platform integration:validate

Add the webhook manually Anchor to this heading

If the integration was added with the correct permissions, the necessary webhook is added automatically. If you see a message that the webhook wasn’t added, add one manually.

To configure a webhook on a GitLab repository, you need to have Maintainer or Owner user permissions.

  1. Get the webhook URL by running this command: platform integration:get --property hook_url.

  2. Copy the returned URL.

  3. In your GitLab repository, click Settings > Webhooks.

  4. In the URL field, paste the URL you copied.

  5. Under Trigger, select Push events and Merge request events.

  6. Click Add webhook.

You can now start pushing code, creating new branches, and opening merge requests directly in your GitLab repository. Your environments are automatically created and updated.

Environment parent and status Anchor to this heading

When a branch is created in GitLab, an environment is created in with the default branch as its parent. It starts as an inactive environment with no data or services.

When a merge request is opened in GitLab, an environment is created in with the merge request’s target branch as its parent. It starts as an active environment with a copy of its parent’s data.

Source of truth Anchor to this heading

When you add an integration, your GitLab repository is considered to be the source of truth for the project. Your project is only a mirror of that repository and you should only push commits to GitLab. Any changes you push to get overwritten by the integration when changes happen in your GitLab repository.

To clone your code, follow these steps:

Run the following command:

platform get PROJECT_ID
  1. In the Console, open the project you want to clone.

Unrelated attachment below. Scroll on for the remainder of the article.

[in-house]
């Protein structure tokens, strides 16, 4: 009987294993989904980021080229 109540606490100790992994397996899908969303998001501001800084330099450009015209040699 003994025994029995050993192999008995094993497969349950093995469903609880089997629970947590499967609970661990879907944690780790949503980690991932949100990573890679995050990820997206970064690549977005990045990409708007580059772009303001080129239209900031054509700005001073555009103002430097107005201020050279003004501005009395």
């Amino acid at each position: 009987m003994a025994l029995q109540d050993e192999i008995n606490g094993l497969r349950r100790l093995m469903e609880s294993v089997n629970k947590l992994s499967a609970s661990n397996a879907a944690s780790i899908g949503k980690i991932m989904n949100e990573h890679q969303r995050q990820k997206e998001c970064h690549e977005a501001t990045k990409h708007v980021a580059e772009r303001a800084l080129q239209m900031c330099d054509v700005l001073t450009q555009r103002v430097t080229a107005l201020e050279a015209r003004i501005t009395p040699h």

2. Click Code.
  3. Click Git.
  4. Run the command you find using Git.

When you do this, you're cloning from your integrated GitLab repository, if you have the appropriate access to do so.

Sync, fetch, and prune Anchor to this heading

An integration from GitLab to establishes that

  1. GitLab is the source of truth, where Git operations occur, and
  2. is a mirror of that repository - provisioning infrastructure according to configuration, and orchestrating environments according to the branch structure of the GitLab repository.

Actions that take place on should not, by default, affect commits on GitLab. Because of this you will notice that the GitLab integration enables both fetch-branches (track branches on GitLab) and prune-branches (delete branches that don’t exist on GitLab) by default.

You can change these settings if you would need to, but we recommend keeping them as is in most cases.

When enabled by default, you are limited by design as to what actions can be performed within the context of a project with a GitLab integration:

Action Observation Recommendation
Branch from parent Running environment:branch with the CLI, or selecting Branch in Console produces a new child environment, but it’s deleted shortly after automatically. Contribute to the GitLab repository itself by creating a branch and pull request. When the PR has been opened, a new environment will be provisioned for it.
Merge in parent Running environment:merge with the CLI fails locally, and the Merge option in Console is not clickable. Review and merge pull requests and/or branches on the GitLab repository.
Merge into child (sync code) Running environment:synchronize with the CLI fails locally, and the Sync option in Console won’t allow me to include code in that sync. Perform the merge locally from a matching branch on GitLab. For example, clone the most recent parent (git pull origin parent-branch), switch to the pull request branch (git checkout ga-staging), and then merge the parent into the current branch (git merge main).

Merge request URLs Anchor to this heading

When a merge request is deployed, the integration reports the primary URL for the deployed environment. So you get a link to the deployed environment right in the merge request.

If you have multiple routes, ensure the correct one is reported by specifying the primary route.